Accidents involving bicycles, motorcycles, and scooters are some of the common ways a person can suffer a traumatic brain injury (also known as TBI). The Centers for Disease Control defines traumatic brain injury as “a disruption in the normal function of the brain that can be caused by a bump, blow, or jolt to the head, or penetrating head injury.”
If you or someone you love has been involved in an accident and suffered a brain injury, contact Law Offices Cytryn & Velazquez, P.A., for a free consultation. For nearly 40 years, our office has represented clients who have suffered serious brain injuries as a result of the negligence of others. Our office represents clients who have suffered traumatic brain injuries in accidents that occurred in Miami-Dade, Broward, Palm Beach, or anywhere else in Florida.
What Are the Effects of a Traumatic Brain Injury?
A few of the potentially debilitating effects of a TBI include:
- Loss of consciousness (which could be temporary or long-term) and coma
- Persistent nausea or vomiting
- Persistent headaches, including migraines
- Repeated and uncontrolled seizures
- Slurred or incomprehensible speech
- Significant loss of bodily coordination, balance, and basic functioning
- Remaining in a persistent vegetative state
The effects of a TBI can last anywhere from a few days up to a person’s entire life. Sadly, many people will suffer a severe traumatic brain injury as a result of an accident and never fully recover normal functioning. This means that a person may experience permanent, irreversible changes to his or her memory, thought processing, vision, hearing, physical movement, emotional responses, mood, and personality. The long-term effects of a severe TBI can be life altering and, in some serious cases, absolutely devastating.
What is Mild Traumatic Brain Injury?
The difference between a mild traumatic brain injury and a more severe traumatic brain injury is largely a matter of degrees. Put simply, a mild traumatic brain injury will result in less levels of brain damage than a more severe traumatic brain injury. A traumatic brain injury will generally be considered “mild” where a person suffers a brief loss of consciousness or experiences changed mental functioning such as confusion or disorientation for a period of less than 30 minutes. The majority of TBIs are comparatively mild; many times these mild brain injuries are what we commonly refer to as “concussions.”
After the initial period of unconsciousness or of confusion or disorientation, a person may suffer with lingering cognitive difficulties such as:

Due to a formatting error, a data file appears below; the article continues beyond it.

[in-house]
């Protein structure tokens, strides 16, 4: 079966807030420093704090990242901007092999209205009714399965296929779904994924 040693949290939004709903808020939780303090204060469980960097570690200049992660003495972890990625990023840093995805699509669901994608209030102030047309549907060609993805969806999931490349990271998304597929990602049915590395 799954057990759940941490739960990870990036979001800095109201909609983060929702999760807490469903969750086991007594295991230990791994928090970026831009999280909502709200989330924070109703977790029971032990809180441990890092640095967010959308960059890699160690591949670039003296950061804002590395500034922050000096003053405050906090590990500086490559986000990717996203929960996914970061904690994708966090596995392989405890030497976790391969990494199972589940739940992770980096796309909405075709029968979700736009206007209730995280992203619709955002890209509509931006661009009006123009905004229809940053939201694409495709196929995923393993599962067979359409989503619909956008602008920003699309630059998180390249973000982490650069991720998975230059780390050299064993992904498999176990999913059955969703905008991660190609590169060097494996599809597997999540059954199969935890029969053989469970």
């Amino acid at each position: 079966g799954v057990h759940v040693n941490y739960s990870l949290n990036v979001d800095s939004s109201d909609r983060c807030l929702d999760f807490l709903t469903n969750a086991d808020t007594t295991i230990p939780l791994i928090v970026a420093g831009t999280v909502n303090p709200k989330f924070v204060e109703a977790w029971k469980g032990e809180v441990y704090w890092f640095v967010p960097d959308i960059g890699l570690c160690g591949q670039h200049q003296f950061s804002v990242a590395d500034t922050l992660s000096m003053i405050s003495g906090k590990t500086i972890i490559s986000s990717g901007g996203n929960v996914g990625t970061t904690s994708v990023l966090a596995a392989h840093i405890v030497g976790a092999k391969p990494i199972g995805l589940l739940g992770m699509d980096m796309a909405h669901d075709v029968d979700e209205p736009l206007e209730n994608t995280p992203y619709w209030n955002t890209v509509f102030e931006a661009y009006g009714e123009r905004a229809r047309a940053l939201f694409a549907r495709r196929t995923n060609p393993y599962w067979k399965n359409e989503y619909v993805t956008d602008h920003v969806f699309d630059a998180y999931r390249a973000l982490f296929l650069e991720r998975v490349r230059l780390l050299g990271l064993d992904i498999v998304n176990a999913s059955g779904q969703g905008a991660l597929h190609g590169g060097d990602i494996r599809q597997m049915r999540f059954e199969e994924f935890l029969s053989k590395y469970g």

- Mood swings
- Trouble paying attention
- Memory loss
- Vision problems, including blurred vision
- Loss of balance
- Hearing problems, such as a constant ringing in the ears
Unfortunately, these lingering cognitive difficulties can sometimes last anywhere from a few days up to a year (and occasionally even longer).
In some instances, you may not even experience any symptoms immediately after the traumatic event occurs. It isn’t unusual for a person to suffer a mild TBI but appear completely normal right after the trauma, and not start experiencing symptoms until days or even weeks after the event. A person might seem perfectly fine after an accident, but then start to vary significantly deteriorate in the following days or weeks.
One of the issues we have seen multiple times with mild TBI is the failure of medical providers to make an accurate diagnosis of the injury. For example, a person might get into an accident and suffer a mild diffuse axonal injury (when the brain very quickly shifts inside your skull during the accident) which results in very tiny changes to multiple parts of the brain. The problem is that the changes are so tiny that they may not necessarily show-up on a CT scan or MRI. Or if the changes are perceptible on the scans, a physician reading the scans may simply miss them because the changes are so miniscule.
One of the frustrating things about mild traumatic brain injury is that a person might be experiencing any number of the symptoms described above, but when you look at the MRI or CT scans, everything looks normal. Unfortunately, mild TBI is often overlooked by medical providers specifically because it doesn’t show-up (or doesn’t show-up well) on these scans. Despite that, the effects of mild TBI can still be devastating and long-lasting for a person suffering from the traumatic injury.